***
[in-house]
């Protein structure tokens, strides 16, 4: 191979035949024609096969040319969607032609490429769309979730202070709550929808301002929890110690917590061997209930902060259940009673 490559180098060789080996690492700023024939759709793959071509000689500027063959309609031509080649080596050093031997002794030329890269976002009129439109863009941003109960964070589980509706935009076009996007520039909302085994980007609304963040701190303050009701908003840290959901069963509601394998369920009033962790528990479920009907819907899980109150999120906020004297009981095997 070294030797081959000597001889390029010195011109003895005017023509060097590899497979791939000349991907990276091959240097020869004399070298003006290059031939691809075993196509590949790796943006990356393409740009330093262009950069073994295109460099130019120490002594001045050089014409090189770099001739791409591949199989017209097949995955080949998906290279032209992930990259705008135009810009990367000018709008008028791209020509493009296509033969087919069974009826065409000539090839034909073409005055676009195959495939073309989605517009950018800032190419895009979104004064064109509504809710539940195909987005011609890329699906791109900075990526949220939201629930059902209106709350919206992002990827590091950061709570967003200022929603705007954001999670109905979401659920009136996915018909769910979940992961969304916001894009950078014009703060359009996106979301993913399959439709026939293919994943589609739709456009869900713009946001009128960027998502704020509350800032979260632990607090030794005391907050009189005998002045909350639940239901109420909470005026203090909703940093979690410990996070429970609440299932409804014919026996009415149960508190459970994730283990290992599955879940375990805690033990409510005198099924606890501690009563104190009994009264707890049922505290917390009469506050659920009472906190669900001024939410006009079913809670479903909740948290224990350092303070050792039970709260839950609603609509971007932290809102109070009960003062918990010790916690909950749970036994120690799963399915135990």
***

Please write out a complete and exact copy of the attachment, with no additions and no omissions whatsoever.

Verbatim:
[in-house]
């Protein structure tokens, strides 16, 4: 191979035949024609096969040319969607032609490429769309979730202070709550929808301002929890110690917590061997209930902060259940009673 490559180098060789080996690492700023024939759709793959071509000689500027063959309609031509080649080596050093031997002794030329890269976002009129439109863009941003109960964070589980509706935009076009996007520039909302085994980007609304963040701190303050009701908003840290959901069963509601394998369920009033962790528990479920009907819907899980109150999120906020004297009981095997 070294030797081959000597001889390029010195011109003895005017023509060097590899497979791939000349991907990276091959240097020869004399070298003006290059031939691809075993196509590949790796943006990356393409740009330093262009950069073994295109460099130019120490002594001045050089014409090189770099001739791409591949199989017209097949995955080949998906290279032209992930990259705008135009810009990367000018709008008028791209020509493009296509033969087919069974009826065409000539090839034909073409005055676009195959495939073309989605517009950018800032190419895009979104004064064109509504809710539940195909987005011609890329699906791109900075990526949220939201629930059902209106709350919206992002990827590091950061709570967003200022929603705007954001999670109905979401659920009136996915018909769910979940992961969304916001894009950078014009703060359009996106979301993913399959439709026939293919994943589609739709456009869900713009946001009128960027998502704020509350800032979260632990607090030794005391907050009189005998002045909350639940239901109420909470005026203090909703940093979690410990996070429970609440299932409804014919026996009415149960508190459970994730283990290992599955879940375990805690033990409510005198099924606890501690009563104190009994009264707890049922505290917390009469506050659920009472906190669900001024939410006009079913809670479903909740948290224990350092303070050792039970709260839950609603609509971007932290809102109070009960003062918990010790916690909950749970036994120690799963399915135990």